“China will do what China will do.” That is the assessment of Labor’s Foreign Affairs Shadow Minister Penny Wong. Wong, at the weekend, was responding to the mounting crisis in Hong Kong and the prospect of a heavy-handed intervention by Beijing.
She was also giving context to the failure of Australia to impress the 17 states and micro states of the Pacific who attended last week’s Pacific Islands Forum in Tuvalu. Also prominently in attendance and “understanding” the Island nations’ sense of impending doom over climate change was China.
Wong, like her former colleague and prime minister Kevin Rudd – now a foreign affairs specialist at the prestigious Asia Society Policy Institute in New York – says China will make every effort to exert its influence in our region and the world: “that’s what major powers do”.
The Morrison Government is well aware of this reality and is desperately trying to consolidate Australia’s position as “partner of choice”. It repurposed $500 million of already committed aid to climate change mitigation – sand bags and the like – at the forum. Forum host Prime Minister Enele Sopoaga and his counterparts were unconvinced, even if grateful for the generosity. But he said “no matter how much money you put on the table, it doesn’t give you the excuse to not do the right thing”. The right thing, as far as the inundated island states are concerned, is a stronger commitment from Canberra to reduce our emissions, to be more serious about phasing out coal and not to use accounting tricks to achieve our reduction targets.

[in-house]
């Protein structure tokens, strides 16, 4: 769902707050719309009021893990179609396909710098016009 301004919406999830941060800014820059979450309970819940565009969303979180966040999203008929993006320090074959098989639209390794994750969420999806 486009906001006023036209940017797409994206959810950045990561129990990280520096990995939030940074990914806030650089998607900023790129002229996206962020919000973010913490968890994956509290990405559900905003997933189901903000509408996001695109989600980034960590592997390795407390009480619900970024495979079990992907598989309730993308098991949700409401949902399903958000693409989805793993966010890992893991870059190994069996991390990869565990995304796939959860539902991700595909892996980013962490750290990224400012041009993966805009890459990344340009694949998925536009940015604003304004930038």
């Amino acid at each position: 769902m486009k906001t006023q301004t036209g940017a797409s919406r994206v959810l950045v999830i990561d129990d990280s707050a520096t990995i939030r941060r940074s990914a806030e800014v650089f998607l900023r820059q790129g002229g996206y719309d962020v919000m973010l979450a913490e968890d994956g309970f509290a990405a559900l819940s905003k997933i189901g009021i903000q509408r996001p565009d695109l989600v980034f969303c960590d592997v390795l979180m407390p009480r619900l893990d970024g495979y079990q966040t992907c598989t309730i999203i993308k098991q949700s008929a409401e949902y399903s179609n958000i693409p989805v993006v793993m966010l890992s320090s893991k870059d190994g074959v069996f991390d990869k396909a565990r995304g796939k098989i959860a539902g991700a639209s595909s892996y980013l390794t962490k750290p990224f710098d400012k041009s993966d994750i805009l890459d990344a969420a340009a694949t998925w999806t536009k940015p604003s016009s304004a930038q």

Morrison’s arguments that China pollutes more than Australia and that we account for just 1.3% of the world’s emissions failed to convince. It did so for the simple reason that if the other 100 nations emitting about the same level, like the United Kingdom for example, used the same argument, no one would do anything.
Pacific leaders were pushing for a strong statement on climate action so that the region could take it to the United Nations climate summit in September. They are anxious to apply pressure for international action to avoid what they and the world’s scientists see as the planet rushing headlong to catastrophe.
For 12 hours Australia refused to sign up. It would not accept the description of “climate crisis”. Nauru’s President was reduced to tears of frustration. Fiji’s Prime Minister Frank Bainimarama tweeted: “we came together in a nation that risks disappearing to the seas, but unfortunately, we settled for the status quo in our communiqué.”
On any level this is a failure of Australia’s diplomacy, our PM’s arguments weakened by no plan to reach net zero emissions by 2050. Morrison says he will come up with one next year, but if the past 10 years are any guide, there’s not much room for optimism.
There’s also not much chance we can play a useful role in Hong Kong. Australia’s diplomacy has lost credibility with Beijing. Nuance is not something we do well.